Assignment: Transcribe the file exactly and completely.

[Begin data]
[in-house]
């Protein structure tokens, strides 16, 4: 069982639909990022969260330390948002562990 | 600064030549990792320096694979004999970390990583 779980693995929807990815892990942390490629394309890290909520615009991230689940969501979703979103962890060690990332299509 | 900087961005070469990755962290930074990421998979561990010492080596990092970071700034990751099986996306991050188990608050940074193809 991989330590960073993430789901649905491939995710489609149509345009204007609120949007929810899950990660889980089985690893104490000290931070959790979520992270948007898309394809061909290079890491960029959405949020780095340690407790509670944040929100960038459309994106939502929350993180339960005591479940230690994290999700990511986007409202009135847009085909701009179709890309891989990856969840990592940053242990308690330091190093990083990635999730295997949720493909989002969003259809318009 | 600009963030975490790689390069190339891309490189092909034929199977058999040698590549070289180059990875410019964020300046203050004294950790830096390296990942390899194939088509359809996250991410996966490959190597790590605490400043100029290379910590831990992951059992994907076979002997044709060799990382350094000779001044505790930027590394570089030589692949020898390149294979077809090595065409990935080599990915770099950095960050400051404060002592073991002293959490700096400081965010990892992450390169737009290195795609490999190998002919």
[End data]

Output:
[in-house]
């Protein structure tokens, strides 16, 4: 069982639909990022969260330390948002562990 | 600064030549990792320096694979004999970390990583 779980693995929807990815892990942390490629394309890290909520615009991230689940969501979703979103962890060690990332299509 | 900087961005070469990755962290930074990421998979561990010492080596990092970071700034990751099986996306991050188990608050940074193809 991989330590960073993430789901649905491939995710489609149509345009204007609120949007929810899950990660889980089985690893104490000290931070959790979520992270948007898309394809061909290079890491960029959405949020780095340690407790509670944040929100960038459309994106939502929350993180339960005591479940230690994290999700990511986007409202009135847009085909701009179709890309891989990856969840990592940053242990308690330091190093990083990635999730295997949720493909989002969003259809318009 | 600009963030975490790689390069190339891309490189092909034929199977058999040698590549070289180059990875410019964020300046203050004294950790830096390296990942390899194939088509359809996250991410996966490959190597790590605490400043100029290379910590831990992951059992994907076979002997044709060799990382350094000779001044505790930027590394570089030589692949020898390149294979077809090595065409990935080599990915770099950095960050400051404060002592073991002293959490700096400081965010990892992450390169737009290195795609490999190998002919």